Heart Failure (HF): Definition

by Carlo Raj, MD

My Notes
  • Required.
Save Cancel
    Learning Material 2
    • PDF
      Slides CongestiveHeartFailure CardiovascularPathology.pdf
    • PDF
      Download Lecture Overview
    Report mistake

    00:01 Now CHF can be described as the following and a couple of things that you want to pay attention here.

    00:08 So please follow me. We will begin with the left ventricle.

    00:11 The most common side of the heart to be affected would be the left side as you know. Now with CHF, you then divide it into systolic or diastolic dysfunction depending as to what then led up into that particular type of failure. Take your time. If it is systolic dysfunction, I am having a hard time ejecting. If you have a hard time ejecting meaning to say that you can’t contract your heart. How does it occur? Maybe there was a myocardial infarction resulting in ischemia obviously. And so therefore the heart no longer fully recovers its normal action, activity, and function, may result in a systolic dysfunction. Is that clear? When you have a systolic type of dysfunction, you should automatically think and be looking at clinically at least to the point where you know that your left ventricle has been enlarged probably underwent eccentric hypertrophy and PMI was probably what? Laterally displaced.

    01:06 Versus a diastolic dysfunction. Now a systolic dysfunction if I can’t even eject the blood forward, what is the test that you are going to measure in which the blood gets ejected or not? It is called ejection fraction. What is that equal? It equals your stroke volume over your EDV. What is your stroke volume? It is the EDV minus ESV/EDV. That is your ejection fraction. It is a fraction, you got a percentage and that would be 55 percent. If it is systolic dysfunction, your ejection fraction plummets immediately. You know without a doubt that your patient has heart failure. Now that is the easy diagnosis. The one that you want to be a little bit more careful is based on history. Everything is based on history. With diastolic dysfunction, it is a very thick left ventricle or maybe perhaps there is too much blood in your left ventricle. Let us deal with the one in which your left ventricular wall is thickened secondary to pressure. Where does this pressure come from? Most commonly hypertension. And what kind of change, what kind of hypertrophy would you have in your left ventricle? Concentric hypertrophy resulting in decreased chamber size. So, therefore, you cannot properly fill up your left ventricle. What do we have ladies and gentleman? A diastolic dysfunction. Early on in hypertension, aortic stenosis, which would still be what? A pressure overload type of defect. Where? On your left ventricle. Is it possible early on that you may be able to properly preserve ejection fraction? Yes, you can. You can preserve your ejection fraction. Welcome to HF, heart failure. P is preservation. EF is ejection fraction.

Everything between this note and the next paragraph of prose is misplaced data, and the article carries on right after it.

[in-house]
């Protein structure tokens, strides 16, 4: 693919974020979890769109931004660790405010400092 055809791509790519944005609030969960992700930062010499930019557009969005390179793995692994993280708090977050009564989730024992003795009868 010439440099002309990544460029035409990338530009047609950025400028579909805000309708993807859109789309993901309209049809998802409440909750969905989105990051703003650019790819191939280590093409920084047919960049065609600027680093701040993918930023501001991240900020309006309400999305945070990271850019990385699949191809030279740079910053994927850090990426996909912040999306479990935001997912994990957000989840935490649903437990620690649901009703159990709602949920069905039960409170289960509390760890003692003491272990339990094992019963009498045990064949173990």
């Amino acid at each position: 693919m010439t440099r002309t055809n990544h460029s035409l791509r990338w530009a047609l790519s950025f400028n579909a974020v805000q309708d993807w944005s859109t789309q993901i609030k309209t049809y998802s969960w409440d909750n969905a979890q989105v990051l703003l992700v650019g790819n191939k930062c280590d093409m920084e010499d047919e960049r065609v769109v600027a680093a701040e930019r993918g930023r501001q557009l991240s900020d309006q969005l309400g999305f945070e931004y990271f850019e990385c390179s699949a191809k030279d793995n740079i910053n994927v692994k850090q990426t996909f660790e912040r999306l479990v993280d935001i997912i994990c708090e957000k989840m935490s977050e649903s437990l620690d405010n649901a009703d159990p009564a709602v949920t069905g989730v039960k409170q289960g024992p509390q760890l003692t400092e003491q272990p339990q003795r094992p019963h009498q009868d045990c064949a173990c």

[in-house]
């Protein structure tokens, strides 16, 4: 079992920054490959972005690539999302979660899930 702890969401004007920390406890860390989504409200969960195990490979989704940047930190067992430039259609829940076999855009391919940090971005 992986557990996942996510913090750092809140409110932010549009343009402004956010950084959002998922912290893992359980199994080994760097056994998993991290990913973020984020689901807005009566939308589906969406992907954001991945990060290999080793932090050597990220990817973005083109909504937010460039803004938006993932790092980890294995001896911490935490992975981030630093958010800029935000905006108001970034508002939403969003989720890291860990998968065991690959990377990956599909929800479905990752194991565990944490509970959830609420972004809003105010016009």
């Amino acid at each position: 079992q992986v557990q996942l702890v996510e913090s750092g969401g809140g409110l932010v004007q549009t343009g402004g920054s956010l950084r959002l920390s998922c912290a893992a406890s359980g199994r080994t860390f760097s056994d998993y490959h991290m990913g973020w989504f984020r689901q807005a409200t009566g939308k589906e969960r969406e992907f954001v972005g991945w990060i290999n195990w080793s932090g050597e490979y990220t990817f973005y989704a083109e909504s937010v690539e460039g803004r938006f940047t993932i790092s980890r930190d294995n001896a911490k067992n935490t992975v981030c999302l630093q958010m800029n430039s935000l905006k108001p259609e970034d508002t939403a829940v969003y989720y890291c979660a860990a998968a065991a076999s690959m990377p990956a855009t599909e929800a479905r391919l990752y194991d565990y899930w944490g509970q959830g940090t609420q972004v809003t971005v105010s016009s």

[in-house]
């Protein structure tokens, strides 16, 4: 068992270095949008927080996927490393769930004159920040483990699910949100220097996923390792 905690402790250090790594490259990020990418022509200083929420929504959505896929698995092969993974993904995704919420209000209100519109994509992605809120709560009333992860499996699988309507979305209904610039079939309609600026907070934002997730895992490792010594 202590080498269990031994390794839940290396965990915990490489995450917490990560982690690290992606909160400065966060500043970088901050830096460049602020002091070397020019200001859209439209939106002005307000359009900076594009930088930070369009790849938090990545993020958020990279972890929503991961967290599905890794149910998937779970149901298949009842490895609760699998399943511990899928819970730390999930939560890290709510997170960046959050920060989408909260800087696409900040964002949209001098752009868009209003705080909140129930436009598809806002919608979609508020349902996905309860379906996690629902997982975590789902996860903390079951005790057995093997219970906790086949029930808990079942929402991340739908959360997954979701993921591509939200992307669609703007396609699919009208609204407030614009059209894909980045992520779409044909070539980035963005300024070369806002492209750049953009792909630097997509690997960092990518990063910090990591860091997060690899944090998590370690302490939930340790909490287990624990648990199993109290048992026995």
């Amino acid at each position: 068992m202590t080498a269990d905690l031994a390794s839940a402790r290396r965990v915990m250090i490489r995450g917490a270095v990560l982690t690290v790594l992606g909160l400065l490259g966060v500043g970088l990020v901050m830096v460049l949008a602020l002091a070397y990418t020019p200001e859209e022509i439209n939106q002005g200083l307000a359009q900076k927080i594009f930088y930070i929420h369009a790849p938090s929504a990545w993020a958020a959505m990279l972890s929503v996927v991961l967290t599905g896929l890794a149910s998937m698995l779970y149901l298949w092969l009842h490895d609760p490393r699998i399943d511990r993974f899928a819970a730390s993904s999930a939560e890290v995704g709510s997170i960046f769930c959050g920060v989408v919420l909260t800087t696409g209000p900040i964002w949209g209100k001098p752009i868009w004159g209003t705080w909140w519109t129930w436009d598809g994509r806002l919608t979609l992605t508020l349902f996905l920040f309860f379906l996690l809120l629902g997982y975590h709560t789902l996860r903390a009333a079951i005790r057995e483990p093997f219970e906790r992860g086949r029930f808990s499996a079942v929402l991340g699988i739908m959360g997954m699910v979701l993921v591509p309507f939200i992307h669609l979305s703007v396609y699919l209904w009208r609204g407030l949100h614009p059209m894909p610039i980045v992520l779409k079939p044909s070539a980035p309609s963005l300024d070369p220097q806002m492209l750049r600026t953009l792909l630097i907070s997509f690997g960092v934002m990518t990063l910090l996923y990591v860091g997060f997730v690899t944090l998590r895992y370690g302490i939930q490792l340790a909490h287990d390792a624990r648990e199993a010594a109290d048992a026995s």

02:44 That is what the abbreviation means that which you are going to use clinically. Walk into any cardiac clinic and you tell them exactly what I told you, you will be a star. And once you make that first impression, that is it. No one is going to doubt you.

    02:59 Next, right ventricle. Most common cause of right heart failure, RHF is LHF, which is left-sided heart failure. May I ask you this one more time? Is this cor pulmonale? You will tell me confidently, no. If you haven't, you do now. If you have primarily a lung disease, then you have right-sided heart failure, then you call this cor pulmonale. Pressure-volume overload right ventricle from the overload of the LV. We talked about this a few times and if you get into a right ventricular failure that is not good news for the patient. Is that clear? Bad prognosis. Biventricular, obviously both ventricles are going to die.

    03:40 So you pay attention left ventricular failure first. Make sure you know firmly the difference between systolic and diastolic dysfunction. Once you get that down, right ventricular failure pretty straightforward, and then biventricular when both ventricles are going to die.

    About the Lecture

    The lecture Heart Failure (HF): Definition by Carlo Raj, MD is from the course Heart Failure: Basic Principles with Carlo Raj.

    Included Quiz Questions

    1. Increased ejection fraction
    2. Left ventricular hypertrophy (LVH)
    3. Laterally displaced point of maximal impulse
    4. Decreased contractility of the heart
    5. Decreased ejection fraction < 50%
    1. It is associated with eccentric hypertrophy of the left ventricle.
    2. There is difficulty with filling the left ventricle.
    3. There is decreased chamber size.
    4. It is associated with pressure overload.
    5. There is preserved ejection fraction early in the disease process.
    1. Left heart failure
    2. Cor pulmonale
    3. Primary lung disease
    4. Coronary artery disease affecting the right coronary artery
    5. Congenital heart disease

    Author of lecture Heart Failure (HF): Definition

     Carlo Raj, MD

    Carlo Raj, MD

    Customer reviews

    4,3 of 5 stars
    5 Stars
    4 Stars
    3 Stars
    2 Stars
    1  Star
    So good. Funny too.
    By Susmitha B. on 04. March 2021 for Heart Failure (HF): Definition

    Dr. Raj teaches concepts in such a way that you'll understand AND memorize everything. Each lecture is outstanding.

    By Georgia H. on 11. November 2019 for Heart Failure (HF): Definition

    He takes a little bit to get used to however once you do you will pick up the concepts quickly.

    Needs to be simplified and put before the etiology lecture
    By Nicola K. on 30. September 2018 for Heart Failure (HF): Definition

    uses too many abbreviations without explanation - for example, what the heck is EDV??